Jesus the Reconciler

And [Jesus] is the head of the body, the church; he is the beginning and the firstborn from among the dead, so that in everything he might have the supremacy. For God was pleased to have all his fullness dwell in him, and through him to reconcile to himself all things, whether things on earth or things in heaven, by making peace through his blood, shed on the cross. (Colossians 1:18–20, NIV)

Why does God put up with us? I ask this more by way of wonder than as an actual question… so again… why does God put up with us? It’s because of Jesus, of course — Jesus the Great Reconciler. He took the impossible-to-join — a holy God and sinful people — and joined them through his blood. But he also keeps us reconciled… which is good… because even God’s children wander away from him. This threatens our fellowship — which is serious business… but not our salvation.

Are there any other reconcilers? Not in heaven. But we are called to be reconciled one with another… and we should work to reconcile others, too. But no other being is quite like Jesus in this; he alone has the ability to reconcile us to the Father… because he alone has the authority (1 Timothy 2:5). We reconcile here on earth like we do everything else — imperfectly… although these attempts are still sweet-smelling savors to God.

Jesus, however, reconciles everything perfectly. He is God, after all. But the fact that he is the Son gives him specific rights in the process. First, as the Son, he can sit in the presence of the Father; this he must do to intercede for us. Second, he created us — and he knows our frame. He weighs our corruption against God’s perfection and presents himself for our lacks. Third, he is the Head of the Church. Jesus simply has authority over every Christian. We are his Body. Therefore, the Father looks upon us with perfect parity. Fourth, he is preeminent: Jesus is (by definition), the First, the Most and the Highest in heaven and on earth. Fifth, he has fullness. Whatever is needed in the enterprise of reconciliation, Jesus has it. Nothing is — nor can ever be — lacking.

It is critical to note that reconciliation changes the relationship between things… and not the things themselves. The reconciled objects remain as they are… just not mutually… although this mutual change is not a synthesis. Synthesizing changes the nature of its contributing entities… but reconciling changes none; it only changes the relationship between them — like when you reconcile your bank statement.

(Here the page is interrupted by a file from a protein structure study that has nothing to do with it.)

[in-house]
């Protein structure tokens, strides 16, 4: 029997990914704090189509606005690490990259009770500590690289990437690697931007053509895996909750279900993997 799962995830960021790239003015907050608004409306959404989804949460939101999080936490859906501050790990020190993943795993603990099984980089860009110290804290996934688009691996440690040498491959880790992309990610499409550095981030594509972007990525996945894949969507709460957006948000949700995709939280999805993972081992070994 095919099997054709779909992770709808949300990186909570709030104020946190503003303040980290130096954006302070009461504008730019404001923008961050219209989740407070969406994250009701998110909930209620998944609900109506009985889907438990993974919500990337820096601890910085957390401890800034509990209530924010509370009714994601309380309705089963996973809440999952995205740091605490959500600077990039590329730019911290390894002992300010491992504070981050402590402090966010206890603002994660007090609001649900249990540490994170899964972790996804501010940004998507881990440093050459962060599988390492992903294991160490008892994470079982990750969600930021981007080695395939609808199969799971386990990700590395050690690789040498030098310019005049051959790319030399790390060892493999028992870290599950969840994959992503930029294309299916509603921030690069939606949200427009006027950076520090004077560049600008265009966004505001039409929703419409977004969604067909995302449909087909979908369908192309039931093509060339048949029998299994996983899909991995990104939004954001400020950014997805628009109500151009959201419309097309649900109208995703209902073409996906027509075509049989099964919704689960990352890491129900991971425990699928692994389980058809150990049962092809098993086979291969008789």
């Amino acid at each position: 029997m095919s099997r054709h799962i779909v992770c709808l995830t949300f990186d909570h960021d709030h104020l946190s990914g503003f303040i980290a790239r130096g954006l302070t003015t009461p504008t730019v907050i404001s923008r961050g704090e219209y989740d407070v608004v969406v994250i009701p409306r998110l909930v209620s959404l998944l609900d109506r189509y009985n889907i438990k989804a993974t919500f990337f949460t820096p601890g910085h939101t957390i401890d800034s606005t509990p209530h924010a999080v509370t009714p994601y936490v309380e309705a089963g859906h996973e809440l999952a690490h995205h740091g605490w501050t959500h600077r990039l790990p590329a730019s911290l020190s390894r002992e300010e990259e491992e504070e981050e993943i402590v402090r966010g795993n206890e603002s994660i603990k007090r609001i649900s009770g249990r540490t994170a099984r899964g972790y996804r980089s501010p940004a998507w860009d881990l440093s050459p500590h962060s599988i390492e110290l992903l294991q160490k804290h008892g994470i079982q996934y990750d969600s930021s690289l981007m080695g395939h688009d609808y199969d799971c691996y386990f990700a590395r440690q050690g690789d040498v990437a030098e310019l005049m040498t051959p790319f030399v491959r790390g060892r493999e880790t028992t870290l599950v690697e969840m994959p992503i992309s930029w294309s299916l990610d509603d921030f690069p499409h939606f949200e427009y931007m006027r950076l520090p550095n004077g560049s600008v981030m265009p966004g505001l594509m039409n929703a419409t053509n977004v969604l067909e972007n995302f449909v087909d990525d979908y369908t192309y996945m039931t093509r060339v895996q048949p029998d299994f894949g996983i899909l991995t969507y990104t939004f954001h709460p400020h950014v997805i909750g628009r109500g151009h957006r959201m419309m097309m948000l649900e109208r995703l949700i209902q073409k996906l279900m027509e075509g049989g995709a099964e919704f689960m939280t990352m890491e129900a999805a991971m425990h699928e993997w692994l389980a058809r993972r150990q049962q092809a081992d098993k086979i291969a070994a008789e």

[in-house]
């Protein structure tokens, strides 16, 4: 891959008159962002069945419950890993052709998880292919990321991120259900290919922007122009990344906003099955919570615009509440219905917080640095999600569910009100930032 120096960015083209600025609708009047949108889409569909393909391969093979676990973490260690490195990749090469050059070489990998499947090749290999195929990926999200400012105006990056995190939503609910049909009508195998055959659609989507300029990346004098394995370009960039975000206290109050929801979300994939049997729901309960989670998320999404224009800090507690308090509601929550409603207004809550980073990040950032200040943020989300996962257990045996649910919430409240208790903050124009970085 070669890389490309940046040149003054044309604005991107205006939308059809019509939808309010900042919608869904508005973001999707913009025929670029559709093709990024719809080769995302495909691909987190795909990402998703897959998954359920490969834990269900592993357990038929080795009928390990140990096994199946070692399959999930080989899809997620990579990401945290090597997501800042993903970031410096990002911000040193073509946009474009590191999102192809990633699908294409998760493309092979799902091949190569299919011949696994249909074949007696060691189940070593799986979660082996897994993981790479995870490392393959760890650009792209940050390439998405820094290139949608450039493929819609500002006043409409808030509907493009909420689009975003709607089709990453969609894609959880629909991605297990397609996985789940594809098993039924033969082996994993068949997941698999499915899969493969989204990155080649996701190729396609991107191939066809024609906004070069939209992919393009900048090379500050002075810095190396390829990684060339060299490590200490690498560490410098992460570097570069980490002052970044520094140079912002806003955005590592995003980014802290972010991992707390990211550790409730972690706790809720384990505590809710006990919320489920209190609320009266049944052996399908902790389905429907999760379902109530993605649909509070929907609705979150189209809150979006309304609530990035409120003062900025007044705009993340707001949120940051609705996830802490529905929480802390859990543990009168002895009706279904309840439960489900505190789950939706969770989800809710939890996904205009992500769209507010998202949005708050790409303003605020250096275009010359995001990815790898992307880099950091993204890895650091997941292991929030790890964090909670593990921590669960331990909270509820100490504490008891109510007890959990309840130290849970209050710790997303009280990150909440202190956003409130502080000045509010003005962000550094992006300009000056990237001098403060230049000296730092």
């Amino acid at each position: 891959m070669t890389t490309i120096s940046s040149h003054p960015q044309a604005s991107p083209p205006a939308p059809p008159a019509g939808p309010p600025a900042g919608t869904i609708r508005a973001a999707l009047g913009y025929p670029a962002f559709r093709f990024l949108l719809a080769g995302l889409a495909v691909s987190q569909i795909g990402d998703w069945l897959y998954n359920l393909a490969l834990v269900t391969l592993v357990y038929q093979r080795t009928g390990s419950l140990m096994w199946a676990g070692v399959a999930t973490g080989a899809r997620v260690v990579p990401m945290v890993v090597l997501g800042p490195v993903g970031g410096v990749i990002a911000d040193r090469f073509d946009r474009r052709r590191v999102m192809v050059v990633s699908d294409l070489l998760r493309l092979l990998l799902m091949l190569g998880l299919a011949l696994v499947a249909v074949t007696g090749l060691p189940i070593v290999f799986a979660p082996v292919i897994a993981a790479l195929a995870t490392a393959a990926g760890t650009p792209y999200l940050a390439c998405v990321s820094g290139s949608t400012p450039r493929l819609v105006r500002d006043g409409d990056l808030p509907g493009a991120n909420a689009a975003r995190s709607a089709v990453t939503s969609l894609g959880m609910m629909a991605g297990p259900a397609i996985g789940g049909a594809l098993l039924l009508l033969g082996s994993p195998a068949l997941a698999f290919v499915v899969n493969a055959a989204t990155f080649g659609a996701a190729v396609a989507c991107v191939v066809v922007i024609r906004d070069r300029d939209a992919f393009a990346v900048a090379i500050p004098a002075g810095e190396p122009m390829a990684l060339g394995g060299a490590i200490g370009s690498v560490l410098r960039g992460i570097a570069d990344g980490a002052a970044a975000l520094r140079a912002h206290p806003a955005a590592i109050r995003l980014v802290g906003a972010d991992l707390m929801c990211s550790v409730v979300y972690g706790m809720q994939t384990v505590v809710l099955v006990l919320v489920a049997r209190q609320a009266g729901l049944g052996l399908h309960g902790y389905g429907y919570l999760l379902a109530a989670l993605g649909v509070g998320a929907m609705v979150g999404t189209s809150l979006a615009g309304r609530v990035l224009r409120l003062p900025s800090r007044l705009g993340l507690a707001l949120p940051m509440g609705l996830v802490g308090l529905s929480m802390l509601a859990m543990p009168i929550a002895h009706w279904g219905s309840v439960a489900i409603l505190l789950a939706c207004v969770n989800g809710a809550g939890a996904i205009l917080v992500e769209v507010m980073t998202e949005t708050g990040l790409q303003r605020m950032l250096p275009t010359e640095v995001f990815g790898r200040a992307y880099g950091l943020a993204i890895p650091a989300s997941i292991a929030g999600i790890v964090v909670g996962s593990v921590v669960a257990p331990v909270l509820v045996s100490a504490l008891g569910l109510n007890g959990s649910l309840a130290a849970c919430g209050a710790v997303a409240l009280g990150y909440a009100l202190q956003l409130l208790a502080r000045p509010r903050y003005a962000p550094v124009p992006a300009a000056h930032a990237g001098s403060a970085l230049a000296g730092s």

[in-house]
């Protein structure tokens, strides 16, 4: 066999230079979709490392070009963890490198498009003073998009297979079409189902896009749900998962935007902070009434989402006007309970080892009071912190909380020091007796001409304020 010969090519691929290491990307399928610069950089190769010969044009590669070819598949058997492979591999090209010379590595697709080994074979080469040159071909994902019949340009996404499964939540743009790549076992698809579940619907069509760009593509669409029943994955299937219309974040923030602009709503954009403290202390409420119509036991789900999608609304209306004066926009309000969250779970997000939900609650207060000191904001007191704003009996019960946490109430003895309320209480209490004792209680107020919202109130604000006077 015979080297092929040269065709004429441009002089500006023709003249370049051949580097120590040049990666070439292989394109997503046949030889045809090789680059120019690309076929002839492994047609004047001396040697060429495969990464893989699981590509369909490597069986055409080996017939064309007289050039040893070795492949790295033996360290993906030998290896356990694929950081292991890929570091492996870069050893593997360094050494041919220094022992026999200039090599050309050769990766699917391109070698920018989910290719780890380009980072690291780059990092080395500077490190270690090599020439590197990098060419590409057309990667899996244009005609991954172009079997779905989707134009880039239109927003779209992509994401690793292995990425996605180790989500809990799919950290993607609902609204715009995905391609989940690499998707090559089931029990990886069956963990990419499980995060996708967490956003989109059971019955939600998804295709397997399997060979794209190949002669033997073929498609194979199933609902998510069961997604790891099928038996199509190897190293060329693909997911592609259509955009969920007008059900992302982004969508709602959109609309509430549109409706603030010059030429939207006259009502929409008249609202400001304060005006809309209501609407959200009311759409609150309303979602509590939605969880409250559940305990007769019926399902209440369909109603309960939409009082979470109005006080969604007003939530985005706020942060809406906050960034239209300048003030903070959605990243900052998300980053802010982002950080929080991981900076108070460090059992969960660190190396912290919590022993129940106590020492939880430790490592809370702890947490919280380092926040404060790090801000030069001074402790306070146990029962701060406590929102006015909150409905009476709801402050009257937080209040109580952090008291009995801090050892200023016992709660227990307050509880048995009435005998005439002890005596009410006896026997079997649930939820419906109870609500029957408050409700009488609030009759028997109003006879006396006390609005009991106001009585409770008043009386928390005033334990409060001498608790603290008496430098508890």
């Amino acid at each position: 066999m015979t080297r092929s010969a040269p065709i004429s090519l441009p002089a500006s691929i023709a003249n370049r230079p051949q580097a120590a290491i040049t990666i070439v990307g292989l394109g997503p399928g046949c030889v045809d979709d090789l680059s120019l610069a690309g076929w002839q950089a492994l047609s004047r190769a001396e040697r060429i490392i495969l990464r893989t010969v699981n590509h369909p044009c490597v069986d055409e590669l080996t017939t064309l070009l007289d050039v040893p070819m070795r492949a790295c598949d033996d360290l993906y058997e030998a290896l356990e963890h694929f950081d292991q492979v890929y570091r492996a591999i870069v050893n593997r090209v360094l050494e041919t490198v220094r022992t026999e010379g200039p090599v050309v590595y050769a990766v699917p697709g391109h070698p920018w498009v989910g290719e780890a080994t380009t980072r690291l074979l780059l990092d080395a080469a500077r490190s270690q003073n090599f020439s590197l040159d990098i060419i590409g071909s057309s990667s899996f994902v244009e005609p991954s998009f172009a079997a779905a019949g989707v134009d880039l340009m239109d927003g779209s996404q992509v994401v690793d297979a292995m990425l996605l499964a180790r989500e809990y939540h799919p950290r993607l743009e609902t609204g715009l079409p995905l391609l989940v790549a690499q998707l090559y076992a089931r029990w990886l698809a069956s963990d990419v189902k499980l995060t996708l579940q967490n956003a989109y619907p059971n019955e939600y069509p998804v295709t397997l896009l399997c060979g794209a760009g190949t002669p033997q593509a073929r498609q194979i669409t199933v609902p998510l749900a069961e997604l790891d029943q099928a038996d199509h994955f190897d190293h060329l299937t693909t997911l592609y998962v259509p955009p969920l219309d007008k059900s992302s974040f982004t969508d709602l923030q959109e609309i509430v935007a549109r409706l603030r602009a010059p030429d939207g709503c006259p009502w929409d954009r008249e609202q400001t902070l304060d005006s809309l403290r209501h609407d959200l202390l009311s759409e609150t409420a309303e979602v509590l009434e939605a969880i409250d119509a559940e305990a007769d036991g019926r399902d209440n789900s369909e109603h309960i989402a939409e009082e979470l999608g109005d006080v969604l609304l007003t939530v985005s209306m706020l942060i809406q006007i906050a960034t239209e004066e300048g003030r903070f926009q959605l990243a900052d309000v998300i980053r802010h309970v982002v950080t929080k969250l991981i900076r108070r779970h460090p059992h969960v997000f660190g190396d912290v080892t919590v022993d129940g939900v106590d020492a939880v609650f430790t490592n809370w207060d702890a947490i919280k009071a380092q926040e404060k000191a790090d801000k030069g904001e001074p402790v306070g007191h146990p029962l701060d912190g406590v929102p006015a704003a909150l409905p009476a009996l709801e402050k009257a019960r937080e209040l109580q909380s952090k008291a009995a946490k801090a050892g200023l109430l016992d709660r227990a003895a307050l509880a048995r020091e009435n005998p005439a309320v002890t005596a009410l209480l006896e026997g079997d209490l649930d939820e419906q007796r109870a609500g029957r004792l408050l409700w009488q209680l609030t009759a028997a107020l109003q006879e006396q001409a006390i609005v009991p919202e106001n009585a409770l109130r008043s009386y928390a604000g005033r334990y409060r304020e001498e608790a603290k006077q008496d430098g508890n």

Our personal records and the bank’s records are two different things... but they need to agree… so every month we compare the two. Occasionally there are discrepancies. If you want to reconcile the accounts quickly (rather than chasing down the fault), you may post a corrective amount to your personal record. This does not fix your record… there is still an error back there somewhere… but it fixes the relationship between your record and the bank’s record… which is just what Jesus does with the First National Bank of God.

Please understand that Jesus does not fix us. He does, however, reconcile our ledger… although he doesn’t do so by finding and correcting our sins. Instead, he posts a corrective amount in our books… it’s just that it’s written with blood… and it’s all over our pages… and when God opens those books, that’s all he sees.

Once we understand that our reconciliation to God has nothing to do with what we bring to the table, then we can understand the new-creaturehood correctly (2 Corinthians 5:17). Because unlike reconciliation — which does not change us — becoming children of God profoundly changes us (John 1:12). It’s just that the “new man” cannot show up until the “old man” reconciles with God… and that is some bloody business.

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